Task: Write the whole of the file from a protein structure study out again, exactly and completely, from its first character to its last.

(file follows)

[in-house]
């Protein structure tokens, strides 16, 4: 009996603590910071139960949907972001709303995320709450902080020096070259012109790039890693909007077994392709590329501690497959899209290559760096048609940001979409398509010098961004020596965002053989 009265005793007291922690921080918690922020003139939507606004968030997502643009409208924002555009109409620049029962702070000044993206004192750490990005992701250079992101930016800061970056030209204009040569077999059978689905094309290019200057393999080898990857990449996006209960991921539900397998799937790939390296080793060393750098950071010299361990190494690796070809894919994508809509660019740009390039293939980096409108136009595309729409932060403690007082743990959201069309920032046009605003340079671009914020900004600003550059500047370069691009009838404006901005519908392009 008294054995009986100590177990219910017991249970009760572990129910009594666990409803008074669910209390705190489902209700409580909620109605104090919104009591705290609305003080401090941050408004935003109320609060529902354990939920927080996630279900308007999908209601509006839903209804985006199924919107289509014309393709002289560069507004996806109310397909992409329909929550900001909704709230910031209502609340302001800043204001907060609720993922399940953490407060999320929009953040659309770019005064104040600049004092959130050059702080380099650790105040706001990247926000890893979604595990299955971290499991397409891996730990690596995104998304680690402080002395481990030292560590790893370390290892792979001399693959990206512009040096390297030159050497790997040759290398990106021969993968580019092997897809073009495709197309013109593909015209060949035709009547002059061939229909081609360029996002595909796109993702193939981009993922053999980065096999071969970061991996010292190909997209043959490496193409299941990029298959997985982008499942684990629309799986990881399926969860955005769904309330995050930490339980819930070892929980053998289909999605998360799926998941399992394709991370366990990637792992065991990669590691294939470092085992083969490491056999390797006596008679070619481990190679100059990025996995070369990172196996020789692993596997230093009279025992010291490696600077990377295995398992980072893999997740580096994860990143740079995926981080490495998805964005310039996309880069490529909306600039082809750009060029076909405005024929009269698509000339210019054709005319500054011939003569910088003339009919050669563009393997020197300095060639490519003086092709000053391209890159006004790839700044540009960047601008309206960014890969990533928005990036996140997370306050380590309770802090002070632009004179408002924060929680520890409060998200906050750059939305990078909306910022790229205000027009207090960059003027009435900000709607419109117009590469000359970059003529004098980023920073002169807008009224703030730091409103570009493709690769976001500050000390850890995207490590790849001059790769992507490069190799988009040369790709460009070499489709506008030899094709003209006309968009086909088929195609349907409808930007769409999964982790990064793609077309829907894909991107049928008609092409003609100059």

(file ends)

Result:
[in-house]
């Protein structure tokens, strides 16, 4: 009996603590910071139960949907972001709303995320709450902080020096070259012109790039890693909007077994392709590329501690497959899209290559760096048609940001979409398509010098961004020596965002053989 009265005793007291922690921080918690922020003139939507606004968030997502643009409208924002555009109409620049029962702070000044993206004192750490990005992701250079992101930016800061970056030209204009040569077999059978689905094309290019200057393999080898990857990449996006209960991921539900397998799937790939390296080793060393750098950071010299361990190494690796070809894919994508809509660019740009390039293939980096409108136009595309729409932060403690007082743990959201069309920032046009605003340079671009914020900004600003550059500047370069691009009838404006901005519908392009 008294054995009986100590177990219910017991249970009760572990129910009594666990409803008074669910209390705190489902209700409580909620109605104090919104009591705290609305003080401090941050408004935003109320609060529902354990939920927080996630279900308007999908209601509006839903209804985006199924919107289509014309393709002289560069507004996806109310397909992409329909929550900001909704709230910031209502609340302001800043204001907060609720993922399940953490407060999320929009953040659309770019005064104040600049004092959130050059702080380099650790105040706001990247926000890893979604595990299955971290499991397409891996730990690596995104998304680690402080002395481990030292560590790893370390290892792979001399693959990206512009040096390297030159050497790997040759290398990106021969993968580019092997897809073009495709197309013109593909015209060949035709009547002059061939229909081609360029996002595909796109993702193939981009993922053999980065096999071969970061991996010292190909997209043959490496193409299941990029298959997985982008499942684990629309799986990881399926969860955005769904309330995050930490339980819930070892929980053998289909999605998360799926998941399992394709991370366990990637792992065991990669590691294939470092085992083969490491056999390797006596008679070619481990190679100059990025996995070369990172196996020789692993596997230093009279025992010291490696600077990377295995398992980072893999997740580096994860990143740079995926981080490495998805964005310039996309880069490529909306600039082809750009060029076909405005024929009269698509000339210019054709005319500054011939003569910088003339009919050669563009393997020197300095060639490519003086092709000053391209890159006004790839700044540009960047601008309206960014890969990533928005990036996140997370306050380590309770802090002070632009004179408002924060929680520890409060998200906050750059939305990078909306910022790229205000027009207090960059003027009435900000709607419109117009590469000359970059003529004098980023920073002169807008009224703030730091409103570009493709690769976001500050000390850890995207490590790849001059790769992507490069190799988009040369790709460009070499489709506008030899094709003209006309968009086909088929195609349907409808930007769409999964982790990064793609077309829907894909991107049928008609092409003609100059």